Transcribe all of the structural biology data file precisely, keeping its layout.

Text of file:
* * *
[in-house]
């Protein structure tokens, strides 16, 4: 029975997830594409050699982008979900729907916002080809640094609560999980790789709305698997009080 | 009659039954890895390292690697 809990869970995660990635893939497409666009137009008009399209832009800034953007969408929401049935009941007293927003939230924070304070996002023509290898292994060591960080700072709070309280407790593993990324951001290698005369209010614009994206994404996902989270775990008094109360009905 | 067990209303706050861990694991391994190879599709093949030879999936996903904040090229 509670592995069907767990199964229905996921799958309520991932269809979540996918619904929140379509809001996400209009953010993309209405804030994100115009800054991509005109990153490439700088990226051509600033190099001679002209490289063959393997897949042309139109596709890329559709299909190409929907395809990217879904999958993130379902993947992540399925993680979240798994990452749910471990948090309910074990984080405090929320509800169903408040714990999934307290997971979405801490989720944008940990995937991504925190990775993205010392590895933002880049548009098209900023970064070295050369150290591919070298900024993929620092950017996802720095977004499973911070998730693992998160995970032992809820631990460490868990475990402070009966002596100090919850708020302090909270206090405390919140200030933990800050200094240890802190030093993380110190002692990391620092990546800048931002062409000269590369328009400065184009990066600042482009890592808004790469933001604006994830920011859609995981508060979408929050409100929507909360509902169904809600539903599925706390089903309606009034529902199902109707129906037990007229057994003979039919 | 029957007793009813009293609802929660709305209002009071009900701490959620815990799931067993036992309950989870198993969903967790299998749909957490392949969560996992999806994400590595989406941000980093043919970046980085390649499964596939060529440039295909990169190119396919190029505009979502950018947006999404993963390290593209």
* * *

[in-house]
């Protein structure tokens, strides 16, 4: 029975997830594409050699982008979900729907916002080809640094609560999980790789709305698997009080 | 009659039954890895390292690697 809990869970995660990635893939497409666009137009008009399209832009800034953007969408929401049935009941007293927003939230924070304070996002023509290898292994060591960080700072709070309280407790593993990324951001290698005369209010614009994206994404996902989270775990008094109360009905 | 067990209303706050861990694991391994190879599709093949030879999936996903904040090229 509670592995069907767990199964229905996921799958309520991932269809979540996918619904929140379509809001996400209009953010993309209405804030994100115009800054991509005109990153490439700088990226051509600033190099001679002209490289063959393997897949042309139109596709890329559709299909190409929907395809990217879904999958993130379902993947992540399925993680979240798994990452749910471990948090309910074990984080405090929320509800169903408040714990999934307290997971979405801490989720944008940990995937991504925190990775993205010392590895933002880049548009098209900023970064070295050369150290591919070298900024993929620092950017996802720095977004499973911070998730693992998160995970032992809820631990460490868990475990402070009966002596100090919850708020302090909270206090405390919140200030933990800050200094240890802190030093993380110190002692990391620092990546800048931002062409000269590369328009400065184009990066600042482009890592808004790469933001604006994830920011859609995981508060979408929050409100929507909360509902169904809600539903599925706390089903309606009034529902199902109707129906037990007229057994003979039919 | 029957007793009813009293609802929660709305209002009071009900701490959620815990799931067993036992309950989870198993969903967790299998749909957490392949969560996992999806994400590595989406941000980093043919970046980085390649499964596939060529440039295909990169190119396919190029505009979502950018947006999404993963390290593209």